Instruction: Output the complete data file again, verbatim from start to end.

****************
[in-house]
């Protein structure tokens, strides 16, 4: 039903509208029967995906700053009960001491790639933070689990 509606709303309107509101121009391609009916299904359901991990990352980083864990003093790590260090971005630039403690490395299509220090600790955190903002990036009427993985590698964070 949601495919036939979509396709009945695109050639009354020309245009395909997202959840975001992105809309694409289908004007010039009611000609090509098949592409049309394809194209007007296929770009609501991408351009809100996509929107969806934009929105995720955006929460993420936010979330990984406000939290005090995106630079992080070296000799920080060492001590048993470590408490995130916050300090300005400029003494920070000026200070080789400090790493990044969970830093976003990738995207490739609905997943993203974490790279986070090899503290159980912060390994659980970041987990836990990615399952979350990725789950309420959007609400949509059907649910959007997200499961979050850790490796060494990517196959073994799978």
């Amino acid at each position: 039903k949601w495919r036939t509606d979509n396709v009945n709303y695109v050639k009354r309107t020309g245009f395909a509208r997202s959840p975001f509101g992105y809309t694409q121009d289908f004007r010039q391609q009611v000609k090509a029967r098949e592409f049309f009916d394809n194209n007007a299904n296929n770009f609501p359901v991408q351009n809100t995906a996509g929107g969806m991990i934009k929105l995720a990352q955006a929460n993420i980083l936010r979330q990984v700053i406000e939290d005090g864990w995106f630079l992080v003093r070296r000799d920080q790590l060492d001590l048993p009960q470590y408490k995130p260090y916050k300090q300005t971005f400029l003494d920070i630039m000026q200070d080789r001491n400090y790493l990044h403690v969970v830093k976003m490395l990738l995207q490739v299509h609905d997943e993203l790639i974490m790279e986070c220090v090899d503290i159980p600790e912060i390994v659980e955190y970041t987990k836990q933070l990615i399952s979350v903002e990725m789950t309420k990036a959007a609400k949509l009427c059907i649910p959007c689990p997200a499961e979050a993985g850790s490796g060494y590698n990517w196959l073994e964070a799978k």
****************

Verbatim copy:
[in-house]
């Protein structure tokens, strides 16, 4: 039903509208029967995906700053009960001491790639933070689990 509606709303309107509101121009391609009916299904359901991990990352980083864990003093790590260090971005630039403690490395299509220090600790955190903002990036009427993985590698964070 949601495919036939979509396709009945695109050639009354020309245009395909997202959840975001992105809309694409289908004007010039009611000609090509098949592409049309394809194209007007296929770009609501991408351009809100996509929107969806934009929105995720955006929460993420936010979330990984406000939290005090995106630079992080070296000799920080060492001590048993470590408490995130916050300090300005400029003494920070000026200070080789400090790493990044969970830093976003990738995207490739609905997943993203974490790279986070090899503290159980912060390994659980970041987990836990990615399952979350990725789950309420959007609400949509059907649910959007997200499961979050850790490796060494990517196959073994799978």
């Amino acid at each position: 039903k949601w495919r036939t509606d979509n396709v009945n709303y695109v050639k009354r309107t020309g245009f395909a509208r997202s959840p975001f509101g992105y809309t694409q121009d289908f004007r010039q391609q009611v000609k090509a029967r098949e592409f049309f009916d394809n194209n007007a299904n296929n770009f609501p359901v991408q351009n809100t995906a996509g929107g969806m991990i934009k929105l995720a990352q955006a929460n993420i980083l936010r979330q990984v700053i406000e939290d005090g864990w995106f630079l992080v003093r070296r000799d920080q790590l060492d001590l048993p009960q470590y408490k995130p260090y916050k300090q300005t971005f400029l003494d920070i630039m000026q200070d080789r001491n400090y790493l990044h403690v969970v830093k976003m490395l990738l995207q490739v299509h609905d997943e993203l790639i974490m790279e986070c220090v090899d503290i159980p600790e912060i390994v659980e955190y970041t987990k836990q933070l990615i399952s979350v903002e990725m789950t309420k990036a959007a609400k949509l009427c059907i649910p959007c689990p997200a499961e979050a993985g850790s490796g060494y590698n990517w196959l073994e964070a799978k």